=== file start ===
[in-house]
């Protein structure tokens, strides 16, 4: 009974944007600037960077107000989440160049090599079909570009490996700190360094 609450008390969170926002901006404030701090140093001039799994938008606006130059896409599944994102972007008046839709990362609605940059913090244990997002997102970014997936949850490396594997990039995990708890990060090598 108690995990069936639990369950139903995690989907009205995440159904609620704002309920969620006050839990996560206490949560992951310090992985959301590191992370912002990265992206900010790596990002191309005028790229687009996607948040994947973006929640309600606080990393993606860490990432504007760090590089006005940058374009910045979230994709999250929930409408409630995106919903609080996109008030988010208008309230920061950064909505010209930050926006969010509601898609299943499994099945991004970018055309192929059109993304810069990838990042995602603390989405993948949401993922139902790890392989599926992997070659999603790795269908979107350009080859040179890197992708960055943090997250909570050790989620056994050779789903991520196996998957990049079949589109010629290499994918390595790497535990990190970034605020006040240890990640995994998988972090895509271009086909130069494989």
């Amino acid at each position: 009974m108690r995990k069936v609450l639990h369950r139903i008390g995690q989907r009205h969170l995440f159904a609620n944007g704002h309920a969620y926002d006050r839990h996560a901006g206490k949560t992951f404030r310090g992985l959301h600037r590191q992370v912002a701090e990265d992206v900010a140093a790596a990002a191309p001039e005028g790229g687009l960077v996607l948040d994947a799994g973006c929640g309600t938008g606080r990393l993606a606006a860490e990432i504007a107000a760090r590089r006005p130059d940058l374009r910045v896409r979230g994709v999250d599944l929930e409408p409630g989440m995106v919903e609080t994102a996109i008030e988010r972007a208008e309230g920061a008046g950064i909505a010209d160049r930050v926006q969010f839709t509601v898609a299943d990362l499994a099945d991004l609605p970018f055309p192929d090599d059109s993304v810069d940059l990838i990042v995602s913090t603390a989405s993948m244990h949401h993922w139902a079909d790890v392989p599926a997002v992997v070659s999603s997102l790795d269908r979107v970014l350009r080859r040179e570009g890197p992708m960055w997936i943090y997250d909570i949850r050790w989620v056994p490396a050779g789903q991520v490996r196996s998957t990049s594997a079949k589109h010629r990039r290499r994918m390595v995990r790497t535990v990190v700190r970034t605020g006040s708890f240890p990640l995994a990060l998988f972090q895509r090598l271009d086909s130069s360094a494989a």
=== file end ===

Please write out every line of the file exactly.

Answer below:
[in-house]
């Protein structure tokens, strides 16, 4: 009974944007600037960077107000989440160049090599079909570009490996700190360094 609450008390969170926002901006404030701090140093001039799994938008606006130059896409599944994102972007008046839709990362609605940059913090244990997002997102970014997936949850490396594997990039995990708890990060090598 108690995990069936639990369950139903995690989907009205995440159904609620704002309920969620006050839990996560206490949560992951310090992985959301590191992370912002990265992206900010790596990002191309005028790229687009996607948040994947973006929640309600606080990393993606860490990432504007760090590089006005940058374009910045979230994709999250929930409408409630995106919903609080996109008030988010208008309230920061950064909505010209930050926006969010509601898609299943499994099945991004970018055309192929059109993304810069990838990042995602603390989405993948949401993922139902790890392989599926992997070659999603790795269908979107350009080859040179890197992708960055943090997250909570050790989620056994050779789903991520196996998957990049079949589109010629290499994918390595790497535990990190970034605020006040240890990640995994998988972090895509271009086909130069494989």
């Amino acid at each position: 009974m108690r995990k069936v609450l639990h369950r139903i008390g995690q989907r009205h969170l995440f159904a609620n944007g704002h309920a969620y926002d006050r839990h996560a901006g206490k949560t992951f404030r310090g992985l959301h600037r590191q992370v912002a701090e990265d992206v900010a140093a790596a990002a191309p001039e005028g790229g687009l960077v996607l948040d994947a799994g973006c929640g309600t938008g606080r990393l993606a606006a860490e990432i504007a107000a760090r590089r006005p130059d940058l374009r910045v896409r979230g994709v999250d599944l929930e409408p409630g989440m995106v919903e609080t994102a996109i008030e988010r972007a208008e309230g920061a008046g950064i909505a010209d160049r930050v926006q969010f839709t509601v898609a299943d990362l499994a099945d991004l609605p970018f055309p192929d090599d059109s993304v810069d940059l990838i990042v995602s913090t603390a989405s993948m244990h949401h993922w139902a079909d790890v392989p599926a997002v992997v070659s999603s997102l790795d269908r979107v970014l350009r080859r040179e570009g890197p992708m960055w997936i943090y997250d909570i949850r050790w989620v056994p490396a050779g789903q991520v490996r196996s998957t990049s594997a079949k589109h010629r990039r290499r994918m390595v995990r790497t535990v990190v700190r970034t605020g006040s708890f240890p990640l995994a990060l998988f972090q895509r090598l271009d086909s130069s360094a494989a």